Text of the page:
Proof – Mentoring Works in Education

Mentoring & Induction Improve New Teacher Retention and Performance
Barry Sweeny, 2000

The National Center for Education Statistics reports that 9.3 percent of new teachers leave the profession after only a year (1994-95 data). An additional 11.1 percent leave their assignments for teaching positions elsewhere after their first year. Typically, 50% of new teachers are gone after 7 years. In rural areas and inner cities, these rates are often dramatically higher.

One of the best known state induction programs is the California Beginning Teacher Support and Assessment Program (BTSA), initiated in 1992, and now a  structured, two-year program.

In the Stanislaus County BTSA Program the overall retention rate for new teachers who have participated in this program is 95 percent. This is a 50% reduction in the pre BTSA rate of teacher attrition for the districts in this collaborative program.

Another BTSA program, the New Teacher Center at the University of California, Santa Cruz, also wins kudos for retention results. The program boasts retention rates that Center Executive Director Ellen Moir calls “outrageously high.” In a study of teachers who entered the program in 1992, 95 percent are still in education and 92 percent are still teaching. As a result, the program has been recognized by the California Council on the Education of Teachers. “Finally, the nation is seeing that a preservice credential program just isn’t enough,” Moir says. “Like other professions, you need an internship and an effective support model with mentoring.”

The Celina Ohio School District’s first year mentoring program is a collaborative project with Wright State University. The Celina Superintendent says the results have far exceeded the investment. In the past 12 years, only three new teachers have not been rehired. Compared with other local school districts of equal size, this is a remarkable record. For example, another comparable school system in their area was involved in three probationary teacher dismissal cases just in the 1995-1996 school year.

In 1996, the Lafourche Parish District in Thibodaux, La., had an annual teacher attrition rate of 51 percent.  The following year, after installing their new teacher induction program, the attrition rate dropped to 12 percent, and today it hovers around 4 percent. Of the hundreds of teachers trained, 99 percent are still in education, and 88 percent are still teaching in the Lafourche Parish schools. The Louisiana Department of Education is considering adopting the program as a statewide model.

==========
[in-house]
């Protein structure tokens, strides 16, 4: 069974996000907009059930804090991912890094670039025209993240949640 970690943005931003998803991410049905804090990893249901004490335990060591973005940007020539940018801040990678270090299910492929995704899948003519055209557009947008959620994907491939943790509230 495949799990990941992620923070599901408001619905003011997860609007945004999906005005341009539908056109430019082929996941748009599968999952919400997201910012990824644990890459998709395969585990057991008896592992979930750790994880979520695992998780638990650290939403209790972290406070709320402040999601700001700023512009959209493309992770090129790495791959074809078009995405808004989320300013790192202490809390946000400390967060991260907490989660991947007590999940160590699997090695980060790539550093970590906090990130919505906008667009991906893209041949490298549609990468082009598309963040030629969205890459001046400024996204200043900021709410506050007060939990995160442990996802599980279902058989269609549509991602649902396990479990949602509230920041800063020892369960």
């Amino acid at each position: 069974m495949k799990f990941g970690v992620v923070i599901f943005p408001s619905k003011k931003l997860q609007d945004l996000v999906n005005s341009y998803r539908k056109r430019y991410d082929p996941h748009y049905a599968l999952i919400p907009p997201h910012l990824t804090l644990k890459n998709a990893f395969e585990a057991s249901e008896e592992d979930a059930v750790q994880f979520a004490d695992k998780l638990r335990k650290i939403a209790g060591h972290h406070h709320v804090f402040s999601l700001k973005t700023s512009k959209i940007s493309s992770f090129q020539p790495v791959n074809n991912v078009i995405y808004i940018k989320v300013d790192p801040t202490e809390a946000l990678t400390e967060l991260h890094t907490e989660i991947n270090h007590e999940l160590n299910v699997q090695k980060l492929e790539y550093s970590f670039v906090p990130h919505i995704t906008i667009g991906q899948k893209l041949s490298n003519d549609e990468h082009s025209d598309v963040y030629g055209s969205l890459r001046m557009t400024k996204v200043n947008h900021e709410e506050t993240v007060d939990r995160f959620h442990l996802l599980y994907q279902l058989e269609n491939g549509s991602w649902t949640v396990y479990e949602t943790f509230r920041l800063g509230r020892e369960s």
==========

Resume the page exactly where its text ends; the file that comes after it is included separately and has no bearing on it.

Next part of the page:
In the Armstrong Atlantic State University branch of the celebrated Pathways to Teaching Careers Program, of which mentoring is a major component, the retention rate was a stunning 100 percent for the four years ending June 1999. This is especially significant because most of the teachers in the Armstrong Atlantic program work in very challenging urban assignments in Savannah, Georgia.

Dr. Merchant of Corpus Christi Texas reports her induction program has an impressive 96% retention rate for teachers over the last 7 years!

Data from the National Center for Education Statistics dramatically demonstrate that the positive effect of mentoring on novice teacher instructional skills is linked to the amount of time that a mentor and protege work together.

  • Only 36 percent of proteges who work with mentors “a few times a year” report substantial improvements to their instructional skills.
  • That figure jumps to an impressive 88 percent for those who work with mentors at least once a week.

The Cherry Creek School District in suburban Denver Colorado reports that principals find their mentoring program produces, in the first year, new teachers who have the skills expected of teachers with three or more years of experience.